Friday, May 13, 2016

GRAMMAR Q&A: HOW DO YOU FEEL ABOUT GIFT AS A VERB?

Gentle Readers . . . and Maxwell,

When Penelope wrote a post about the grammar she learned, Wilma of South Englishtown Gazette asked a question about gift as a verb:

Dear Penelope,

You are such a smart dog! I hope that you and Mom Mom can help me out a grammar issue that involves fengshuition. What gives with using the noun “gift” as a verb? To give is a perfectly good, although irregular, verb; give, gave, given. Do people think using gift as a verb makes things fancier, more special? Does “I gifted her with a car for her birthday…” sound fancier than “I gave her a car for birthday…”? Is the gifted car a newer model than the given car? Did Gwyneth Paltrow gift somebody something, and now everyone gifts so they can be bright and shiny just like Gwyneth? Please help. 

Best Regards,
Wilma


Our answer:

Franklin, Penelope, and I hate the use of gift as a verb. We hate it great big gobs and bunches (the dogs agree with me because they want supper). 

We hate She gifted him a larger schlossen or Don Draper gifted the world a coke.

We can't bear the use of impact as a verb, and that's been snaking its way into the English language for years now. For example, When I punched that lousy grammarian, his head impacted the wall

See how violent impact as a verb makes us feel?

Language has to change, but I refuse to accept some changes. To gift bothers me because it seems trendy, some sort of fad that will catch on similar to the tattoos that seem to cover the lower backs of so many young women––tattoos that will stretch with pregnancies and fade with age and become ugly and tiresome (please don't tell me you have a tramp stamp and pick on me about it; what you do to your body is your problem).

Of course, gift provides an example of turning a noun into a verb.

Some casual uses of nouns as verbs don't get my panties in a wad. 

You have a question? Google it.

Want to know every actor who played Tarzan? IMDb it.

I IMDb every movie I watch for backstory, and I Google the backstories, too.

So under what circumstances will I accept gift as a verb? If someone gifts us with a car. New Nissan Sentra in red, please.


Infinities of love,

Janie Junebug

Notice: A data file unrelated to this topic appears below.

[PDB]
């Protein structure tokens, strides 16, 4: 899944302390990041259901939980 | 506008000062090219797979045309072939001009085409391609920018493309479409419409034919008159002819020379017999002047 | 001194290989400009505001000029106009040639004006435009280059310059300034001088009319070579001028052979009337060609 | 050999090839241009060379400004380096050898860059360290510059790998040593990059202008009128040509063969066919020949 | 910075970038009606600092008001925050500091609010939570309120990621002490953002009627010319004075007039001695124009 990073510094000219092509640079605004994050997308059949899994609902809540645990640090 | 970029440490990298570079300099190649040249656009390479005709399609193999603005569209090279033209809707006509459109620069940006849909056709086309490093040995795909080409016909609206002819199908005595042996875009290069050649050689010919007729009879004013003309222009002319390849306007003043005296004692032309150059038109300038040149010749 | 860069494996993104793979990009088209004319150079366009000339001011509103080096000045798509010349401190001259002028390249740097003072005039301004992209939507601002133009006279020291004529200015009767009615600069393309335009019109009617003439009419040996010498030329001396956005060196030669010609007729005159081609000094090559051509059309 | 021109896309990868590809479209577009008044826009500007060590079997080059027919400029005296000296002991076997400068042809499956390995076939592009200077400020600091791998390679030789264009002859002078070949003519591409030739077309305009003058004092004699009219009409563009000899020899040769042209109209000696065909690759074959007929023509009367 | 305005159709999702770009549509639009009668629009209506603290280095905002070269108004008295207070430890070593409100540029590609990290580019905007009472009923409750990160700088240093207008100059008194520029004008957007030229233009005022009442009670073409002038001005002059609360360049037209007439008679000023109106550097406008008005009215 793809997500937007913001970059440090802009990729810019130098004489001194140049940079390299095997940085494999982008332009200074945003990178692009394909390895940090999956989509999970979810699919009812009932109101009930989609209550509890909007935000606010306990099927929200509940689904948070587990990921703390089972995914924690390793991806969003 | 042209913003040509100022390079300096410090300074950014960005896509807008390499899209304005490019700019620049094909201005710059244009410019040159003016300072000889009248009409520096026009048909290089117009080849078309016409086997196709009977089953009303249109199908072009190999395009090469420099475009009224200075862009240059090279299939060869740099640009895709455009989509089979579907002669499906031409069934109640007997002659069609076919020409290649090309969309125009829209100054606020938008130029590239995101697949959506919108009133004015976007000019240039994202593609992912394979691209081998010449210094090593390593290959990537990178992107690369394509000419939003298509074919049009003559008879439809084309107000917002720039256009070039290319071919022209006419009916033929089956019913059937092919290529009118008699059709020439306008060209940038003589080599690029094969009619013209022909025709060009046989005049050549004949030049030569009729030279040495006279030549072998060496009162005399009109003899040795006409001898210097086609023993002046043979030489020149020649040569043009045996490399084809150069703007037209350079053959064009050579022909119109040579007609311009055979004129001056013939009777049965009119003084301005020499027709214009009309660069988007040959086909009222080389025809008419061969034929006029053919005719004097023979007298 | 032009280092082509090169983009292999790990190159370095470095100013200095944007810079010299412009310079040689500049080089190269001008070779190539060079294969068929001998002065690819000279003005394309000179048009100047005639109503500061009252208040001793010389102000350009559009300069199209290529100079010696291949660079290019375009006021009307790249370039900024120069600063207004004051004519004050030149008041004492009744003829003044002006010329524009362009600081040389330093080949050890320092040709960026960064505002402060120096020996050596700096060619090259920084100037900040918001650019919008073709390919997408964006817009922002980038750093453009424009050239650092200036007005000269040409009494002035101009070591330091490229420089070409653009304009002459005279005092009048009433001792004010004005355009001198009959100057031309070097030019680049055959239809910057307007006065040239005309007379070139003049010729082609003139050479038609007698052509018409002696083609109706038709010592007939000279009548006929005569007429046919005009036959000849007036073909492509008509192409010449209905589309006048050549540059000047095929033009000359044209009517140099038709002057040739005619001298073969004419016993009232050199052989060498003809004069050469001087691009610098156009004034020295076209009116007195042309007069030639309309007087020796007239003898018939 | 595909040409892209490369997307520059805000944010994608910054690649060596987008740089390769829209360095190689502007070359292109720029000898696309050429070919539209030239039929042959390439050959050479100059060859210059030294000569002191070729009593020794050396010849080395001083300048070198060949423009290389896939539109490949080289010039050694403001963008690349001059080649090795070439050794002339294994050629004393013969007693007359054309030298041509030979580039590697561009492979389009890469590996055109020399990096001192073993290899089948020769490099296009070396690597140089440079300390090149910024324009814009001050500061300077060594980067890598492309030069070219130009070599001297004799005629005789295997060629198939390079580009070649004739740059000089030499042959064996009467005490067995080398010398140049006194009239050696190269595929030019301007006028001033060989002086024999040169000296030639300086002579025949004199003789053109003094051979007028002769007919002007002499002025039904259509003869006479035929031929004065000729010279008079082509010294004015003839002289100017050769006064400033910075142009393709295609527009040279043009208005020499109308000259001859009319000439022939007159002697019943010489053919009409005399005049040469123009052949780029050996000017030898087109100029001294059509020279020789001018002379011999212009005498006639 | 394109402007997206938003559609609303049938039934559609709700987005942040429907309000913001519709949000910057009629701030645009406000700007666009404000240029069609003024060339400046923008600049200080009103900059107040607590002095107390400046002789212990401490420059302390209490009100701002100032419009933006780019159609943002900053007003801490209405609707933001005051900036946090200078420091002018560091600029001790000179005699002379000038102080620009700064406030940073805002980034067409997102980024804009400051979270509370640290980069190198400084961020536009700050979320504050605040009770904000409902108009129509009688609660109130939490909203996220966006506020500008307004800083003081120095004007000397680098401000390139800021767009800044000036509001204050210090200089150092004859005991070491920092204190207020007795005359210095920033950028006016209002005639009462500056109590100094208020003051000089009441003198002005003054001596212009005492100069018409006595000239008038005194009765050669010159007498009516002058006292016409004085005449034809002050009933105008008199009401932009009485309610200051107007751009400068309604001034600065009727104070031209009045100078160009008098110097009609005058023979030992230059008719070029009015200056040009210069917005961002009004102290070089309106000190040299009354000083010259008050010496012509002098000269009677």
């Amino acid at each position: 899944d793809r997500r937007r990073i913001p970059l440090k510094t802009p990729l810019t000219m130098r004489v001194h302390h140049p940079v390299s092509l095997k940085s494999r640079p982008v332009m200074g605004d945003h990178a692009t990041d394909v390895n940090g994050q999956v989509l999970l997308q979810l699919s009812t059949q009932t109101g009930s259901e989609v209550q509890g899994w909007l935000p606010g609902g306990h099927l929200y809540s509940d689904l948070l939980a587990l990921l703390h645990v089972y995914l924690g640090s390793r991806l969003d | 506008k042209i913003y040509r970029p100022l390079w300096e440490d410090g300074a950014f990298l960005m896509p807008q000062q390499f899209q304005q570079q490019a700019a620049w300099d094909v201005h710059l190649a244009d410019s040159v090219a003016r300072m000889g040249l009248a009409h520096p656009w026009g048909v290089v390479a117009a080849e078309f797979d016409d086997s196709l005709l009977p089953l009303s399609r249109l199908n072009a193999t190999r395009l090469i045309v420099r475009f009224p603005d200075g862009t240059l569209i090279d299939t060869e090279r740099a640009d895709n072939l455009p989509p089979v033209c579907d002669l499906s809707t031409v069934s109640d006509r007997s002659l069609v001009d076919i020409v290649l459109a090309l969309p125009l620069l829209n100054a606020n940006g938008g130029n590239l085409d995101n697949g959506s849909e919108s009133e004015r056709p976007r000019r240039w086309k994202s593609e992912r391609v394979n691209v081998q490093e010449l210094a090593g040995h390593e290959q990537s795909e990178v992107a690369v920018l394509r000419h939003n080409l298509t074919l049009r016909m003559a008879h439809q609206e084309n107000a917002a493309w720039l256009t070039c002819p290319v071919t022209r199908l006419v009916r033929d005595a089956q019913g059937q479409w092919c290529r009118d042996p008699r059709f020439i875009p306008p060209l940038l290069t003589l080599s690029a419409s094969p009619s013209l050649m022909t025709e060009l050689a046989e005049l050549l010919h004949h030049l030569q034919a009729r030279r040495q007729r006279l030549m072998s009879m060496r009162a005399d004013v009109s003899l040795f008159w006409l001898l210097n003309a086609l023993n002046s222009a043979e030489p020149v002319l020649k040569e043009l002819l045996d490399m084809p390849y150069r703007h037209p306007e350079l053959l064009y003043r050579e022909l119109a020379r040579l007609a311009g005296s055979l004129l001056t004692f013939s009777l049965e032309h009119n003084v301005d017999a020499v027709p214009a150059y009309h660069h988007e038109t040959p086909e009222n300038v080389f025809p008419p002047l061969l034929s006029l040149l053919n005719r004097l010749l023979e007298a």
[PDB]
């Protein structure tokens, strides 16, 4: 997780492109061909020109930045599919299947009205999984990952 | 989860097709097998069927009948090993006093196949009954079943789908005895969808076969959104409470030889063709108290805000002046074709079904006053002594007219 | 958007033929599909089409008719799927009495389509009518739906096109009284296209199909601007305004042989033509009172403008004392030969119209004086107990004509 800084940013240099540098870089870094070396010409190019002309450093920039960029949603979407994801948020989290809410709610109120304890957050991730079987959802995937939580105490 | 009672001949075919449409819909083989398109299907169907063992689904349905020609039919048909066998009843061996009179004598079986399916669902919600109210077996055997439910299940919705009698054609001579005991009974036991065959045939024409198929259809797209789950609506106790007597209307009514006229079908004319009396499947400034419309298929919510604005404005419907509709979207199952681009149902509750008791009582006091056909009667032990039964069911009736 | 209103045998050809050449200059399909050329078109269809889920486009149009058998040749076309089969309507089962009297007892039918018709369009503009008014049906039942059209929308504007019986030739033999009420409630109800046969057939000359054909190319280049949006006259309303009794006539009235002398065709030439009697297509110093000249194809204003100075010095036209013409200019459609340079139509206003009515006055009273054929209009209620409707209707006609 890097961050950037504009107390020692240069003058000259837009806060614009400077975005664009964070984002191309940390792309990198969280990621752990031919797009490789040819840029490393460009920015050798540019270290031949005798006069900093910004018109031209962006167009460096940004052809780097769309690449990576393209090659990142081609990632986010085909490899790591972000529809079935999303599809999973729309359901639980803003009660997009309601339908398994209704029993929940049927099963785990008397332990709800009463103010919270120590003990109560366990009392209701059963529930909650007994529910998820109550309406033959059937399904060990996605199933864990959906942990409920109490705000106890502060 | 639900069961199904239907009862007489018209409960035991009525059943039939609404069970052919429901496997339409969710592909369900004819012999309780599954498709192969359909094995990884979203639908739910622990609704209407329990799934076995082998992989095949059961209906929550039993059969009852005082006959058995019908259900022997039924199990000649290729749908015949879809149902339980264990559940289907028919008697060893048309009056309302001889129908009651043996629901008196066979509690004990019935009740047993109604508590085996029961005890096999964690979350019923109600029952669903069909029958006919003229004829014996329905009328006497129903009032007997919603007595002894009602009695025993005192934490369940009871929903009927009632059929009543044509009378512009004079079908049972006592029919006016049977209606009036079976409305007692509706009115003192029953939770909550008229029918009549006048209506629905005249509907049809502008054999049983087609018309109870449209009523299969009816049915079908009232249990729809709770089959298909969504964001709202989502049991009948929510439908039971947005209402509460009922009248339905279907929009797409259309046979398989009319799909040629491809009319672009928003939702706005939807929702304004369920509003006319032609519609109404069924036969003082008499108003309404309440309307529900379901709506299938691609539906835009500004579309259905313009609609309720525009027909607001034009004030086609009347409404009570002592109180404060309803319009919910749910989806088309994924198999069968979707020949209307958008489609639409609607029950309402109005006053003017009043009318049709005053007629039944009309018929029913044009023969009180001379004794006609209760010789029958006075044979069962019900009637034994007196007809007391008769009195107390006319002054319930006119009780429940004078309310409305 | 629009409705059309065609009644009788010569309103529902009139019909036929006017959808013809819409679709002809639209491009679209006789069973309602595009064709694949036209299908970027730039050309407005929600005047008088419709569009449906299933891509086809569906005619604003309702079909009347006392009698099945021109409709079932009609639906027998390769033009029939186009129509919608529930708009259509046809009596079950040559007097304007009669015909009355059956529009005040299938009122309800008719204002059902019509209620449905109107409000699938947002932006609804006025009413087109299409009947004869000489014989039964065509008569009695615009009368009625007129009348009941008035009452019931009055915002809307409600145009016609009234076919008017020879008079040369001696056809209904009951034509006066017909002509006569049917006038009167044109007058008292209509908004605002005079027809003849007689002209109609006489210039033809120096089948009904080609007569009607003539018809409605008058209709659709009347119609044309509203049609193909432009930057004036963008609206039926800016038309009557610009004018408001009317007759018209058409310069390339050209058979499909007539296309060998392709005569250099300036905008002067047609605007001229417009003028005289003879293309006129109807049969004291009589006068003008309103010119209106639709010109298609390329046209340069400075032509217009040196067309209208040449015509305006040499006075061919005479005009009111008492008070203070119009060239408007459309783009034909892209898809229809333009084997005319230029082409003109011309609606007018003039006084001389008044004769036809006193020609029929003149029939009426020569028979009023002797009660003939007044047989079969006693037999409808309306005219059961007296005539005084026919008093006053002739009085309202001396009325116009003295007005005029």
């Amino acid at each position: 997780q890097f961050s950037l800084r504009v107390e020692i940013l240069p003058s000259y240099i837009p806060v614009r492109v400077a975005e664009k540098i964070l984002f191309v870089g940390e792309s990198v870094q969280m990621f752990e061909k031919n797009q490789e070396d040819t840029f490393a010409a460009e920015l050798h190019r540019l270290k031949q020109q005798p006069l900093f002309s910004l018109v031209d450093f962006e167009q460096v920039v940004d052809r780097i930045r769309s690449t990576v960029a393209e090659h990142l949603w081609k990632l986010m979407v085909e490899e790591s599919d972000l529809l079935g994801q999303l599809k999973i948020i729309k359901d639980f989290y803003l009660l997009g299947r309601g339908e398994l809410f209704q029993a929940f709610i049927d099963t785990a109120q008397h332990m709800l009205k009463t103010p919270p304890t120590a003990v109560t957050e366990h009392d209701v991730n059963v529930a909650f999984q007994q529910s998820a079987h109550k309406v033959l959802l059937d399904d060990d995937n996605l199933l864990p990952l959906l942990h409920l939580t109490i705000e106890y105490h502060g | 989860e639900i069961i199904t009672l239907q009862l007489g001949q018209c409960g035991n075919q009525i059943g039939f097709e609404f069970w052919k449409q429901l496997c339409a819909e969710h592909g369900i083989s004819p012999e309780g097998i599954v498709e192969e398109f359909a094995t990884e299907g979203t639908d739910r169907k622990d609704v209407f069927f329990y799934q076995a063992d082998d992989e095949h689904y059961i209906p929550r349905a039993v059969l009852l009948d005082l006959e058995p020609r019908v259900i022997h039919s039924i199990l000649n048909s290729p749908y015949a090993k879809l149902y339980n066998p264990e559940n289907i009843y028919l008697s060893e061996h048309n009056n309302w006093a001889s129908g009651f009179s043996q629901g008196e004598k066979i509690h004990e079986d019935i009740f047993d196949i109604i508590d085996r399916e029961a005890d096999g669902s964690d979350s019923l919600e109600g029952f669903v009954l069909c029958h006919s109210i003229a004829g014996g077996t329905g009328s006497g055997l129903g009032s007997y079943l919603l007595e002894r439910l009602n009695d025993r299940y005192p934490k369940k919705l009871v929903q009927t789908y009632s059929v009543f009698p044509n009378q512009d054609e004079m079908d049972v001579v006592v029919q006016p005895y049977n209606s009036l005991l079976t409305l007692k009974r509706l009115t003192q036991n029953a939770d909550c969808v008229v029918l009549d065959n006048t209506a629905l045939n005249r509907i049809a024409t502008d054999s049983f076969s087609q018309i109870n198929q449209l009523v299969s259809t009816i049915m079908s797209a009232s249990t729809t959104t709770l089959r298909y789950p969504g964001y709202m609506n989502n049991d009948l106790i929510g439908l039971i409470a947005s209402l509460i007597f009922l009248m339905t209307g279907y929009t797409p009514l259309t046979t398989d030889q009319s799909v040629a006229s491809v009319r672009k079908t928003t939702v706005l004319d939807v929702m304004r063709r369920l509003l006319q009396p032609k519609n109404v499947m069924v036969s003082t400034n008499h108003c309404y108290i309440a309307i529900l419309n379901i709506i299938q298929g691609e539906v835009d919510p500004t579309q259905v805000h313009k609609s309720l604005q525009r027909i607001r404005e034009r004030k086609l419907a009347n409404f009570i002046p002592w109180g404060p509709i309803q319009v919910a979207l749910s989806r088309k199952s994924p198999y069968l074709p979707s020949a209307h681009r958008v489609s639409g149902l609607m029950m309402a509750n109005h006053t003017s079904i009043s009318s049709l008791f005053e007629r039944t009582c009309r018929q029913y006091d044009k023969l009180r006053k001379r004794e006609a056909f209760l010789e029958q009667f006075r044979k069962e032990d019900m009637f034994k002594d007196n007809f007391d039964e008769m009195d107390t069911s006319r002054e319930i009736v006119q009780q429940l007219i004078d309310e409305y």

36 comments:

  1. Gift used as a verb drives me insane. So does the term summered.

    ReplyDelete
    Replies
    1. As in "We summered in the Hamptons"? Spoken while I look down my very small nose at all the people who spend the summer at home, as do I.

      Delete
  2. And yes I realize I wrote an incomplete sentence. It was to mock the state of our current language.

    ReplyDelete
    Replies
    1. I used some sentence fragments in my post. They can be creative, but I wouldn't use them for formal writing.

      Delete
  3. Interesting and funny post. Thanks for sharing. I would never use gift as a verb. It feels and sounds wrong. Also, Gift in German means poison - so that would make Gwyneth a bad person :):) and that's not on! I really enjoyed this post. Have a lovely weekend.

    ReplyDelete
    Replies
    1. If you speak French, don't mix up your poison with your poissons because you'll get poison instead of fish for dinner.

      Delete
  4. I'm happy I've never used gift as a verb on my blog. I don't want you and your crew coming after me. My kids both have tattoos, even though they know I disapprove. Where did I go wrong? At least there are no tramp stamps. Eww.

    -andi

    ReplyDelete
    Replies
    1. Yeah, because me and my crew (Franklin and Penelope) is so violent. Franklin would kiss you. Penelope would give you the big scared eyes. I would hug you and tell you how much I love you. Well, that might be going too far. My son has so many tats that Penelope says his skin has paintings. As far as I know, my daughter remains tatless.

      Delete
  5. Thank you for gifting the world with this post!

    ReplyDelete
  6. I hate "gift" used as a verb. It sounds pretentious.

    ReplyDelete
    Replies
    1. I am pretentious, yet I hate "gift" as a verb. I guess I'm not pretentious enough.

      Delete
  7. Replies
    1. As always, I appreciate your affirmation.

      Delete
  8. Great post. I know language changes but gift as a verb is tiresome, like the word is trying to be better than it its, able to get around more, so to speak. Watch out, it means poison in Swedish too.

    ReplyDelete
    Replies
    1. Good to know for my next trip to Sweden, Inger, which will take place never.

      Delete
  9. Using "gift" as a verb sounds pretentious, and is downright annoying. Two other phrases that have been used with increasing frequency, even in newspapers, are "turned up missing" and "went missing." Am I the only one who finds that as annoying as a splinter under a toenail?

    ReplyDelete
    Replies
    1. Went missing makes no sense. I despise, detest, and denigrate it. And how does someone turn up missing?

      Delete
  10. I am as loose and fluid with the English language as I am with its punctuation. But gifted as a verb sounds like something they would say on Downton Abbey--LOL! Generally, as long as I can understand what people are trying to say I'm okay with it. I'd rather hear people use improper English than use a constant barrage of foul language--any day. Too many people fall back on expletives due to a regretful lack of vocabulary.